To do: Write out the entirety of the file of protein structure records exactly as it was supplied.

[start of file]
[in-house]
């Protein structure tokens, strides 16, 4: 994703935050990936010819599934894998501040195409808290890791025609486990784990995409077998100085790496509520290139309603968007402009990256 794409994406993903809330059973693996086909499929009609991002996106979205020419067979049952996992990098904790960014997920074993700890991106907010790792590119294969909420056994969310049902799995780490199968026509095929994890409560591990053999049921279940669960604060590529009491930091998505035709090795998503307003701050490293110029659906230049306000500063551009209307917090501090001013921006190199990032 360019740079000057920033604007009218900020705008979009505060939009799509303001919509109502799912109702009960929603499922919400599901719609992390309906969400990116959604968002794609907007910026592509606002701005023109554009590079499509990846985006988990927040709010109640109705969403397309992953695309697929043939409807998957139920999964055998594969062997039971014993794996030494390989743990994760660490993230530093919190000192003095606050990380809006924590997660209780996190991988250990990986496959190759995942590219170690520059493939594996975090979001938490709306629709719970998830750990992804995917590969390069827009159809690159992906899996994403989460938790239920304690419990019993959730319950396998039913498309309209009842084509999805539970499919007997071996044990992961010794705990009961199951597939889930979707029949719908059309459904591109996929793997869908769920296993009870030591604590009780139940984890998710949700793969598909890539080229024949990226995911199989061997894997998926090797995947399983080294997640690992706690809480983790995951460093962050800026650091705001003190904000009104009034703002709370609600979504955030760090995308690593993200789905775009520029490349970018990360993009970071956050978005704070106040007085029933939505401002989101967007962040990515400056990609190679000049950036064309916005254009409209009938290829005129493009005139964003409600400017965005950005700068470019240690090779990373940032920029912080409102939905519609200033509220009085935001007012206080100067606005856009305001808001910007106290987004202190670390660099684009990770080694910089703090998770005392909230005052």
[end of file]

[in-house]
């Protein structure tokens, strides 16, 4: 994703935050990936010819599934894998501040195409808290890791025609486990784990995409077998100085790496509520290139309603968007402009990256 794409994406993903809330059973693996086909499929009609991002996106979205020419067979049952996992990098904790960014997920074993700890991106907010790792590119294969909420056994969310049902799995780490199968026509095929994890409560591990053999049921279940669960604060590529009491930091998505035709090795998503307003701050490293110029659906230049306000500063551009209307917090501090001013921006190199990032 360019740079000057920033604007009218900020705008979009505060939009799509303001919509109502799912109702009960929603499922919400599901719609992390309906969400990116959604968002794609907007910026592509606002701005023109554009590079499509990846985006988990927040709010109640109705969403397309992953695309697929043939409807998957139920999964055998594969062997039971014993794996030494390989743990994760660490993230530093919190000192003095606050990380809006924590997660209780996190991988250990990986496959190759995942590219170690520059493939594996975090979001938490709306629709719970998830750990992804995917590969390069827009159809690159992906899996994403989460938790239920304690419990019993959730319950396998039913498309309209009842084509999805539970499919007997071996044990992961010794705990009961199951597939889930979707029949719908059309459904591109996929793997869908769920296993009870030591604590009780139940984890998710949700793969598909890539080229024949990226995911199989061997894997998926090797995947399983080294997640690992706690809480983790995951460093962050800026650091705001003190904000009104009034703002709370609600979504955030760090995308690593993200789905775009520029490349970018990360993009970071956050978005704070106040007085029933939505401002989101967007962040990515400056990609190679000049950036064309916005254009409209009938290829005129493009005139964003409600400017965005950005700068470019240690090779990373940032920029912080409102939905519609200033509220009085935001007012206080100067606005856009305001808001910007106290987004202190670390660099684009990770080694910089703090998770005392909230005052």